As I literally ZIPPED through this bio, alternately feeling shock, repulsion, and unbelief, I doubted Joy Gresham Lewis was a woman who could teach me much about living through uncertain times. I did not like her! And I thought I knew her — when I began Joy: Poet, Seeker, and the Woman Who Captivated C.S. Lewis by Abigail Santamaria.
A third of the way in, I realized I did not — and frankly Joy Gresham didn’t seem at all like the woman who was glamorized if you will in the movies about her “pursuit” and marriage to C.S. Lewis.
I don’t know how open-hearted I would have been to such a woman – yet she is one for whom the Lord came – and perhaps a good archetype of women He still seeks today – a half-century later. She was at once repellent, abrasive, but somewhat appealing. She was far different a character than the one in “Shadowlands.”
Then the meme came to mind:
“Don’t judge others because they sinned differently than you.”
Abigail Santamaria, the author, has created a powerful portrait of a woman coming of age in the early twentieth century, a century that affected people through mass migrations and horrific wars. She offers glimpses into rise of communism, and atheism in America; how hard-working, good, families can get so messed up; alcoholism, Dianetics, and how God still finds the most hidden hurting heart and heals the most unlikely ones. It is well-written, well-documented, and a good read proving what my father always said: “There are 3 sides to every story: his, hers and the right one.”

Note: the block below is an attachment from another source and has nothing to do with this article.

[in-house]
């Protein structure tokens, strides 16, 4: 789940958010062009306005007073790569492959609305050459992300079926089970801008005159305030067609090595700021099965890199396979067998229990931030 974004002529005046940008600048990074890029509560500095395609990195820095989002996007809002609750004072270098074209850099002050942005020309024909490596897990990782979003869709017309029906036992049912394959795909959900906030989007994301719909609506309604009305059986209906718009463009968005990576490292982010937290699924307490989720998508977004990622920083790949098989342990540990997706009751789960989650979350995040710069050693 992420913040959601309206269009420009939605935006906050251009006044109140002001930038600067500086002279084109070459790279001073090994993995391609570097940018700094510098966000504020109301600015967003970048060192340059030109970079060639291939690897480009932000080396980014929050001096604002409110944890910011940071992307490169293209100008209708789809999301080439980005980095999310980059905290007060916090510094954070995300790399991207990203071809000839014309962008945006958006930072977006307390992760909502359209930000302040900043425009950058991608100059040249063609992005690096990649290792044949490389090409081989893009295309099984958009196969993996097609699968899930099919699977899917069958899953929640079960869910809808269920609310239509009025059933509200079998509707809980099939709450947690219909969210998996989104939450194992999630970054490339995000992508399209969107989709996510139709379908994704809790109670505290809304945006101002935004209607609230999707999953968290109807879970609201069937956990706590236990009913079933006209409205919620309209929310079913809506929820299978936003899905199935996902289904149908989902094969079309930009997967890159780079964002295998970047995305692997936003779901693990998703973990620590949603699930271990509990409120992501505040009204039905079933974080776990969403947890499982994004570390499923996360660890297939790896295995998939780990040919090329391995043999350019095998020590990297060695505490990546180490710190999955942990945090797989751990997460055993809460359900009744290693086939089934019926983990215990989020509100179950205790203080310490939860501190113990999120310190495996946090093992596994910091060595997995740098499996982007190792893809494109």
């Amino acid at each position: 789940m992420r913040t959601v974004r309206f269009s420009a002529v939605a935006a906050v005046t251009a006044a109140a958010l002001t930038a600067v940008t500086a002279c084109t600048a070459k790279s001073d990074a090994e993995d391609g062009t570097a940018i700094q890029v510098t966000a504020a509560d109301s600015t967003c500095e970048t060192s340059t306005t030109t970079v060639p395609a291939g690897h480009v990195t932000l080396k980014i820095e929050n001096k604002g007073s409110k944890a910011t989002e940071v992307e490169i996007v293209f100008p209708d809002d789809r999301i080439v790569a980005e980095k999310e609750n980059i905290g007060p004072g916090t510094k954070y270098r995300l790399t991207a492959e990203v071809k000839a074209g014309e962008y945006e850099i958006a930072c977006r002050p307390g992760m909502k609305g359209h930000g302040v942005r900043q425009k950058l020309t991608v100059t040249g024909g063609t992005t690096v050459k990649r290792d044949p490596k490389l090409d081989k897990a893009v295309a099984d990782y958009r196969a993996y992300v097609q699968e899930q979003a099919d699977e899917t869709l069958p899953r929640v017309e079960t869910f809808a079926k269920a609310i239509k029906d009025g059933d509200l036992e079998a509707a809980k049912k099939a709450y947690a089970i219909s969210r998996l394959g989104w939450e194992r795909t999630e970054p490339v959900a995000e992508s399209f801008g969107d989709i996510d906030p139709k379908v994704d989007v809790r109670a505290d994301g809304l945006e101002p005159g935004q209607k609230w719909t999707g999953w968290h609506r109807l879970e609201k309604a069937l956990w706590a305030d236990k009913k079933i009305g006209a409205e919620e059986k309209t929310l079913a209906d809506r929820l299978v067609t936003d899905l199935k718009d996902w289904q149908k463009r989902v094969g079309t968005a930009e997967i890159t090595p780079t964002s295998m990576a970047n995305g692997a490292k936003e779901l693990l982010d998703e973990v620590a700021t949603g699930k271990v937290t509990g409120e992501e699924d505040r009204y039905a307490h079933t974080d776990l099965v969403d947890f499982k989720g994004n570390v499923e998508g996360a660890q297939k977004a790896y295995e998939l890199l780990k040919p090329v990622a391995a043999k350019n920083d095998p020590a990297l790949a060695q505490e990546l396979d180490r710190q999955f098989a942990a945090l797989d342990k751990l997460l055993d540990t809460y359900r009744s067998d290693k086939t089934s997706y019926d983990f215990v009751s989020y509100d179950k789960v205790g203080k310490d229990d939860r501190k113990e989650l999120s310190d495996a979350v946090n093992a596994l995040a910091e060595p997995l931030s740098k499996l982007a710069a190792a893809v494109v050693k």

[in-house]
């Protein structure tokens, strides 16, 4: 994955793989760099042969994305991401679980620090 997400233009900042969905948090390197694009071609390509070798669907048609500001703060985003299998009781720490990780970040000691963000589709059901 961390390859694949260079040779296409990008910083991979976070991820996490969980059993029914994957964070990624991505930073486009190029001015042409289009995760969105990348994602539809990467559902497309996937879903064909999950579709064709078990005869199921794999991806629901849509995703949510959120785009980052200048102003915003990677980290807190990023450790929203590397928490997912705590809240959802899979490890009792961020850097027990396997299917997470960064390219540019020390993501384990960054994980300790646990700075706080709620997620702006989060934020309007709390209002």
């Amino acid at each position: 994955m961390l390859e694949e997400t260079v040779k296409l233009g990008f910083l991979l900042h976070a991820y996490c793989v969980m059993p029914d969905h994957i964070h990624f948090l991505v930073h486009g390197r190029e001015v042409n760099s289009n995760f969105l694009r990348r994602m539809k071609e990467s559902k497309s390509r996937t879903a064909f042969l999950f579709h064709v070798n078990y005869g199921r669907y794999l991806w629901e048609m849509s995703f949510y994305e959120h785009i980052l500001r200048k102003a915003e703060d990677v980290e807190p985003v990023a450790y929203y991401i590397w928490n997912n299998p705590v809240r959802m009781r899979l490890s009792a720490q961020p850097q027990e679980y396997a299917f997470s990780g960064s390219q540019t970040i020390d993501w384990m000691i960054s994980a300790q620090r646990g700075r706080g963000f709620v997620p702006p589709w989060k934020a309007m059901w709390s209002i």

As the end of her life and the book came, and the battle cancer was ending their marriage she and her husband, “Jack” – prayed that:
“[W]hatever is [God’s] will for the body, the minds of both of us may remain unharmed; the faith unimpaired may strengthen us, contrition soften us and peace make us joyful.” (Joy, page 352)
A useful prayer to guide the heart of this autumnal gardener . . .
I look forward to hearing your thoughts, and comments on what you learned from a woman very much like the one our Lord met at an ancient Samaritan well! (See John 4)